Real freedom but frequent threats
Press freedom has a firm hold in Namibia, Africa’s best ranked country in RSF’s World Press Freedom Index, and enjoys solid guarantees. It is protected by the constitution and is often defended by the courts when under attack from other quarters within the state or by vested interests. The supreme court ruled in 2019 that the government could not use national security as a pretext for preventing the courts from deciding whether the media could reveal certain information. The right to information was recognized in a case brought by the Namibia Central Intelligence Service (NCIS) against a newspaper that reported that former NCIS members had acquired property illegally. The NCIS case was based on laws dating back to the 1980s and 90s imposing major restrictions on the dissemination of information concerning national security.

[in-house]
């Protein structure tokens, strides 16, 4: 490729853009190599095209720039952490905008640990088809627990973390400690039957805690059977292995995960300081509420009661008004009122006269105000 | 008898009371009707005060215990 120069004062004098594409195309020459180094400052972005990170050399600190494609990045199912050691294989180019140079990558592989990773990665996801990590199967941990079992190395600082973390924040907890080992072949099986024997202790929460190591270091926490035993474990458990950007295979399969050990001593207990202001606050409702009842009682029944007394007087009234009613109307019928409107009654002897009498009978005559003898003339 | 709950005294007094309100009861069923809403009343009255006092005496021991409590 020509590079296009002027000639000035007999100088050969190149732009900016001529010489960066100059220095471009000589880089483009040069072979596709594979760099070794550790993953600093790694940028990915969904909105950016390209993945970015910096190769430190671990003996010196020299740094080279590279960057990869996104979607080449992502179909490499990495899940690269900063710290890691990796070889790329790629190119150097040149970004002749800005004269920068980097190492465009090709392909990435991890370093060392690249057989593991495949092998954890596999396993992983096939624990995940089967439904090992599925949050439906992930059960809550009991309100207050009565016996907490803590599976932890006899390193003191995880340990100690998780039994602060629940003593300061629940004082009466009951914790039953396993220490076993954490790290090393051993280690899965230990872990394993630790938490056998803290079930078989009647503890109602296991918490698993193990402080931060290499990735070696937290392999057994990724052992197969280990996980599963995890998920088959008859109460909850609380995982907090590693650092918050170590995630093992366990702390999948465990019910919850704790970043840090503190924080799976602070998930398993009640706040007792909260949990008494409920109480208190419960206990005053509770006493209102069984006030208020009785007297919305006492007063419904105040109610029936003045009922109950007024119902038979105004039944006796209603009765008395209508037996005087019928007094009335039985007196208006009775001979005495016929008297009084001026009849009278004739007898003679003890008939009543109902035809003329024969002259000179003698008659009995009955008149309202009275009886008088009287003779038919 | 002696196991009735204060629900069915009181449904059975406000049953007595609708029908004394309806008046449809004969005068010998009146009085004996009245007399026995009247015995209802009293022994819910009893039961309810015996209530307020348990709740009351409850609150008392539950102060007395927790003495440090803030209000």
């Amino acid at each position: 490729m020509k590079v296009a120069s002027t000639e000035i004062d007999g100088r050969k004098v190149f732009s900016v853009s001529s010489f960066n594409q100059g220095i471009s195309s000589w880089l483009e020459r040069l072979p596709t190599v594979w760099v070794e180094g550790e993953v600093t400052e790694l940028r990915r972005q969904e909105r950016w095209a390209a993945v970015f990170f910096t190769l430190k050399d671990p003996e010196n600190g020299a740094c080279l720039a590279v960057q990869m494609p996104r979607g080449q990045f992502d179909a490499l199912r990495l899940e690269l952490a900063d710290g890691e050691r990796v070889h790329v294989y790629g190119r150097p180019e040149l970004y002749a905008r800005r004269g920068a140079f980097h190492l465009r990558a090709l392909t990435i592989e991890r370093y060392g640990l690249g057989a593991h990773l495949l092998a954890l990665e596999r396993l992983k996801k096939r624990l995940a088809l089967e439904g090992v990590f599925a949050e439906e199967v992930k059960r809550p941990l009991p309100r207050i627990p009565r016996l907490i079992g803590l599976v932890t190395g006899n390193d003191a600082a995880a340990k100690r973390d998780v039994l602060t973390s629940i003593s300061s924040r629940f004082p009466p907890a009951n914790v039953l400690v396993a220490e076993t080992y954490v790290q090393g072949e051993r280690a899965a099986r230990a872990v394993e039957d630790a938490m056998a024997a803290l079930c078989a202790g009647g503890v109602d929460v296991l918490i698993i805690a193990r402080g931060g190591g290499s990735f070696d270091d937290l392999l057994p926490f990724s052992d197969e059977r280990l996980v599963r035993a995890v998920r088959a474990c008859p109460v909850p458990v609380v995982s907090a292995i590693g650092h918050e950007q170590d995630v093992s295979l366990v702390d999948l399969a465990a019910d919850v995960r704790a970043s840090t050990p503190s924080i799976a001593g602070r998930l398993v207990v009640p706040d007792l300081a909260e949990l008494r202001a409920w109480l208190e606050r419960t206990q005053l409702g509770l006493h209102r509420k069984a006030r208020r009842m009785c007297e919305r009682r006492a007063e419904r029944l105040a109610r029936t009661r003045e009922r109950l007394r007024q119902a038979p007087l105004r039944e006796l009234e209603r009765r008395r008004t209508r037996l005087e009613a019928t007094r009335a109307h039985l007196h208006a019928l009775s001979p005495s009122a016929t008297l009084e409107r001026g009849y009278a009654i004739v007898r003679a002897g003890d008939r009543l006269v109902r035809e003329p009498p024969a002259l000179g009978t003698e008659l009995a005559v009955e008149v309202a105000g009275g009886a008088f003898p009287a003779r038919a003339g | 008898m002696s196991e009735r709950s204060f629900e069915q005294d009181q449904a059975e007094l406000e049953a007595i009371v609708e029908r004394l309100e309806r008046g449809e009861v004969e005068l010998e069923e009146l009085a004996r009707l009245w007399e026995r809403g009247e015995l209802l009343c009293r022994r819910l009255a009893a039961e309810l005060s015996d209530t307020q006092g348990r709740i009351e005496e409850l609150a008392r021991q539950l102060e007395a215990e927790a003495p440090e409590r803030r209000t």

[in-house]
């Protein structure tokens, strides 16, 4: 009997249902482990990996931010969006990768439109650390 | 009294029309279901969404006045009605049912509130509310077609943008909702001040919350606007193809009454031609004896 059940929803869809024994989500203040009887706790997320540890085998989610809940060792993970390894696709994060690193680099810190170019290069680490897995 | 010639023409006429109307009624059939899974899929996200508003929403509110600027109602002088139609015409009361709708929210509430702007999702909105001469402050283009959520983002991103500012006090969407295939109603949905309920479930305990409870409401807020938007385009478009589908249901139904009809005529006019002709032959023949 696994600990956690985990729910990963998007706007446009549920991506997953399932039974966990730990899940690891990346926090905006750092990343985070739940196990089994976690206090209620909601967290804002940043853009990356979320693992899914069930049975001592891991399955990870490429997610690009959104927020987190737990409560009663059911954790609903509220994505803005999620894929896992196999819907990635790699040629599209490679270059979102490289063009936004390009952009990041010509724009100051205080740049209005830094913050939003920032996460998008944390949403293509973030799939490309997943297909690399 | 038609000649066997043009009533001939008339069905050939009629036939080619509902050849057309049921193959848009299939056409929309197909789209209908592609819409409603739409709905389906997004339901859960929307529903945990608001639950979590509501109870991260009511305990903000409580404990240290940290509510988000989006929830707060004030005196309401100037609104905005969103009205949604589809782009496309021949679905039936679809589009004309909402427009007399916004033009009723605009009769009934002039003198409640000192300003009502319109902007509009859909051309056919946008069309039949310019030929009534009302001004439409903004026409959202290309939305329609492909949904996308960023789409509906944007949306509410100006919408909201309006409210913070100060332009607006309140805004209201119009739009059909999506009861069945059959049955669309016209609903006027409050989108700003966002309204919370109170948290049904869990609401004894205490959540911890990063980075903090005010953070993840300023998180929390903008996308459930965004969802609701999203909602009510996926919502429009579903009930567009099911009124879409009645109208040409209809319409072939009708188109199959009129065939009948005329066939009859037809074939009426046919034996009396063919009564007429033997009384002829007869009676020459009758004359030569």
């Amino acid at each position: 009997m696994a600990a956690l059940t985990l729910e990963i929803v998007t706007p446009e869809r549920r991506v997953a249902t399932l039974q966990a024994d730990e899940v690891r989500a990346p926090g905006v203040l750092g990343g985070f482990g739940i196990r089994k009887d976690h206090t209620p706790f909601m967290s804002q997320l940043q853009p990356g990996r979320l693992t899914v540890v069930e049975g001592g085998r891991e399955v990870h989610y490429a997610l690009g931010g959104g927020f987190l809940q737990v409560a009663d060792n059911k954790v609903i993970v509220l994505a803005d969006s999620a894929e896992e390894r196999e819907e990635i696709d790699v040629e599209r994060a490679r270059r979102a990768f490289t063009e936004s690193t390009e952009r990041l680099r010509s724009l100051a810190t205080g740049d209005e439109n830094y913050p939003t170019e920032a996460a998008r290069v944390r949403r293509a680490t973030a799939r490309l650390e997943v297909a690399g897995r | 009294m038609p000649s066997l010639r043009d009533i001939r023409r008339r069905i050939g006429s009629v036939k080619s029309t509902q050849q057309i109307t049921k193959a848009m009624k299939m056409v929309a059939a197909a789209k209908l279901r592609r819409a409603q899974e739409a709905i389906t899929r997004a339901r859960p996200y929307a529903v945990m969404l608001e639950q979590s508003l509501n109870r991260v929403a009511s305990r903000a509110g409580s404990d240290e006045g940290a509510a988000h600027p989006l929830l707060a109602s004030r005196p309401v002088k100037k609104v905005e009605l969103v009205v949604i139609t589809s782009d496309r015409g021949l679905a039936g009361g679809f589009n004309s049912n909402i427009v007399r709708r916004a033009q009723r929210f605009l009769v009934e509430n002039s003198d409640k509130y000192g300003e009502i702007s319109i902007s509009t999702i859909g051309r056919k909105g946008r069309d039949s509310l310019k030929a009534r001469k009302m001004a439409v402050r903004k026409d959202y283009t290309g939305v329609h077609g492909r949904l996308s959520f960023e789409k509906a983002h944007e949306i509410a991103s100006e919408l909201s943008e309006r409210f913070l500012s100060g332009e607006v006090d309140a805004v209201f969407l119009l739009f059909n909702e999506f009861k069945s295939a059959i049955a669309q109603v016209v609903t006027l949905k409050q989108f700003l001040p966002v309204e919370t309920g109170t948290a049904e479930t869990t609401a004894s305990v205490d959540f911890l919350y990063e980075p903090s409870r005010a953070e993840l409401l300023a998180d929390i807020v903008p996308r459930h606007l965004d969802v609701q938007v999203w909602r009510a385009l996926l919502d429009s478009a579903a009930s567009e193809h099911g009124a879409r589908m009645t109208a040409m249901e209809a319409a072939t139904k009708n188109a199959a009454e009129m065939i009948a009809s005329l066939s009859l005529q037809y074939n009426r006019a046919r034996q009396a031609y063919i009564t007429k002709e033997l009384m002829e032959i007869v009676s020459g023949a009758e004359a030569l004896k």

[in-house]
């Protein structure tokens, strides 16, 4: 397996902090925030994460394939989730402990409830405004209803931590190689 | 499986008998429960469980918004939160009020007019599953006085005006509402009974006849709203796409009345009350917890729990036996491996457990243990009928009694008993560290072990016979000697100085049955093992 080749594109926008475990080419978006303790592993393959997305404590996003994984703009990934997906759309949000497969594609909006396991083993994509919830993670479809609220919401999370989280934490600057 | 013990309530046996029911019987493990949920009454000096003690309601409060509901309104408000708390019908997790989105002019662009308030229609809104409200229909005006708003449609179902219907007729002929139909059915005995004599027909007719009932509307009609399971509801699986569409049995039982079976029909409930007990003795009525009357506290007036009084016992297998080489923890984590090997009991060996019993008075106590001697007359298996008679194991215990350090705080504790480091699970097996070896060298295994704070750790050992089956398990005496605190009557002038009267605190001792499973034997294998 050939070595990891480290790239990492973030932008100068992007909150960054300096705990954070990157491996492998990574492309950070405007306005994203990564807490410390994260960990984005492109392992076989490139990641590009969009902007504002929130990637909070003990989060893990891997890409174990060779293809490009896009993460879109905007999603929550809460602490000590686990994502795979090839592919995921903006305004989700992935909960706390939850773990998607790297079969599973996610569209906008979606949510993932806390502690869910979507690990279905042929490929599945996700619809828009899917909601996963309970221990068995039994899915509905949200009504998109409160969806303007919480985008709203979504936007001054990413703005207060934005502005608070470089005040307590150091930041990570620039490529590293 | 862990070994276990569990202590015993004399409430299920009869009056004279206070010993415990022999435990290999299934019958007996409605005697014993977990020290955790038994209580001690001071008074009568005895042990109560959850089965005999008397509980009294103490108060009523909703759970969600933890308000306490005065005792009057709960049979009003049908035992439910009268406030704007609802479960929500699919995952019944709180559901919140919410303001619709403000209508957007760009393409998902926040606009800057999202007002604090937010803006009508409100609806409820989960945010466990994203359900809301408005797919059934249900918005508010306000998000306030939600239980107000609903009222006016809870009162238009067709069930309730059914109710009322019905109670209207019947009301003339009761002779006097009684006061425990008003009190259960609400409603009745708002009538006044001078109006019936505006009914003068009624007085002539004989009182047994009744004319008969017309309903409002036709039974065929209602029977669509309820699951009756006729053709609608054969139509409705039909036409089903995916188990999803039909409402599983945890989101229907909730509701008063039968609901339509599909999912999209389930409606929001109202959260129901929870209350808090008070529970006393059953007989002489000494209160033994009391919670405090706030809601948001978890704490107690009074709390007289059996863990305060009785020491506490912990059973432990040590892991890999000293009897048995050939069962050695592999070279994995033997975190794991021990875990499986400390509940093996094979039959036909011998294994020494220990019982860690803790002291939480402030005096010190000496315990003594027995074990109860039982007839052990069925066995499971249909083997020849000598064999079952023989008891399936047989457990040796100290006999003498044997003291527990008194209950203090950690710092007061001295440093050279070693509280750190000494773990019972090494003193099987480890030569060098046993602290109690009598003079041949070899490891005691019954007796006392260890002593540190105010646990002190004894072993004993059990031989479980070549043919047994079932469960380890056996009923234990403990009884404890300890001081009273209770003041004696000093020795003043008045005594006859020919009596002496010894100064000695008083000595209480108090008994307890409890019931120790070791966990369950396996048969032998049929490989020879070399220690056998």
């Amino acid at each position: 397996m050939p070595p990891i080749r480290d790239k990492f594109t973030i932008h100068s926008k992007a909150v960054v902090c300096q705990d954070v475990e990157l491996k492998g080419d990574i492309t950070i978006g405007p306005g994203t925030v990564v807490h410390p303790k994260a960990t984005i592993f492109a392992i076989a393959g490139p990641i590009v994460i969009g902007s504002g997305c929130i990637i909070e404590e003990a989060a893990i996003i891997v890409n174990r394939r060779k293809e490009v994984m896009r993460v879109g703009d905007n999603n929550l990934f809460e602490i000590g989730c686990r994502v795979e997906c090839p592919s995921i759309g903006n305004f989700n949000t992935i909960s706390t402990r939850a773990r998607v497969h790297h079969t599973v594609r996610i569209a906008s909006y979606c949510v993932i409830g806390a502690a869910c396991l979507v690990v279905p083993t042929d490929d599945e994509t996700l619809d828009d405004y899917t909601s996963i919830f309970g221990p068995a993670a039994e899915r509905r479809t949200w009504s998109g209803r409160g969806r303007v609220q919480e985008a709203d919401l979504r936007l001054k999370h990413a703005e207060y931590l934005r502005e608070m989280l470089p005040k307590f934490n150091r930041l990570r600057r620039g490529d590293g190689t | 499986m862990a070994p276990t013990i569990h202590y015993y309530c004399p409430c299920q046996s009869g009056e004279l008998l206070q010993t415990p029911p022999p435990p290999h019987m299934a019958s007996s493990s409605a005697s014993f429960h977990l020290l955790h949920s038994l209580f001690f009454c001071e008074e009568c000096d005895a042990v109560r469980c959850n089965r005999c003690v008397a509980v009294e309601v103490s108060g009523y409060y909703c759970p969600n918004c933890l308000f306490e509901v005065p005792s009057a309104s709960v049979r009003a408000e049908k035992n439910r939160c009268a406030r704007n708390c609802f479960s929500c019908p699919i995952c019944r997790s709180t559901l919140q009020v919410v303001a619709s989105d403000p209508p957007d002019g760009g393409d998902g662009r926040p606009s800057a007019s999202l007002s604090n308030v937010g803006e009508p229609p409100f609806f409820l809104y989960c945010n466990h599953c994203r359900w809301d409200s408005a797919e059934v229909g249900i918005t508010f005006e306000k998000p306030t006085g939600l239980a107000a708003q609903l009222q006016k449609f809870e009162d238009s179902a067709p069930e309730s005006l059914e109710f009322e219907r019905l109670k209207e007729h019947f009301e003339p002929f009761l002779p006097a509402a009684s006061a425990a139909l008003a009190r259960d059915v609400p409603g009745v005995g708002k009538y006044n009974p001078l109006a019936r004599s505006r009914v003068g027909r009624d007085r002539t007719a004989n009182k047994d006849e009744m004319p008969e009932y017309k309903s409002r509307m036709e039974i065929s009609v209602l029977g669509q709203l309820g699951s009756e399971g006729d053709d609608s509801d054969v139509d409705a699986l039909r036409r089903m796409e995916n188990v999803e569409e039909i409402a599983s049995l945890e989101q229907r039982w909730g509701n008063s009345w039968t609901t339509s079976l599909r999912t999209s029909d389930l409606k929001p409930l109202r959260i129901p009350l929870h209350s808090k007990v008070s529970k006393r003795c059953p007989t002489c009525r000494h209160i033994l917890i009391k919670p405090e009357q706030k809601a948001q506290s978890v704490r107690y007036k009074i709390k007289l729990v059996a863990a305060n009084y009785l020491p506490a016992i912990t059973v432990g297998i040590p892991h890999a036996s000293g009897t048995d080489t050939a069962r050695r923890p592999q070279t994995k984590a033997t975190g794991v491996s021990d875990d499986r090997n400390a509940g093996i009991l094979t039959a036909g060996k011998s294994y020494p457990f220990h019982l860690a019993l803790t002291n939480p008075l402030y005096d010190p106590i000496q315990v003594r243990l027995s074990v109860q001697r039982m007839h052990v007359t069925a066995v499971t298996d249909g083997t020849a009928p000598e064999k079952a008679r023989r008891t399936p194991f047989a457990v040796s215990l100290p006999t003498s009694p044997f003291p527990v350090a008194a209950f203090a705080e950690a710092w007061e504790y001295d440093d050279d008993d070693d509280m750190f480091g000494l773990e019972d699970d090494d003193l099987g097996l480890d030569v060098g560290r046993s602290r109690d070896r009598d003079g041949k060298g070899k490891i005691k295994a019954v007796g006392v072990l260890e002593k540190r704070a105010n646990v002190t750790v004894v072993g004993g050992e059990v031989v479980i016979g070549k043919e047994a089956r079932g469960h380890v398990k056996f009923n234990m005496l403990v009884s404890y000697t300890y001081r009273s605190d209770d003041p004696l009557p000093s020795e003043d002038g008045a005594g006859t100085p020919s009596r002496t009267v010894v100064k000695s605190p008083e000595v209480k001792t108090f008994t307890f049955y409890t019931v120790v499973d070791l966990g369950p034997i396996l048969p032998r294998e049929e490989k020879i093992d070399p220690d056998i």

The legal framework could be improved by the adoption of a long-promised law on access to state-held information and by recognition of journalists’ contribution to good governance and the fight against corruption. Namibian journalists and media outlets found themselves under attack in 2019 when their revelations about officials taking bribes in exchange for granting access to Namibia's fishing grounds resulted in the arrests of two ministers and several businessmen and police officers. A journalist was fired from the state-owned national news agency and senior officials accused media outlets of waging a campaign against the government. Pro-government media are meanwhile getting an ever-larger chunk of the revenue available from advertising, which is threatening the financial prospects of the privately-owned media and independent news coverage.
23 in 2019
18.95 in 2019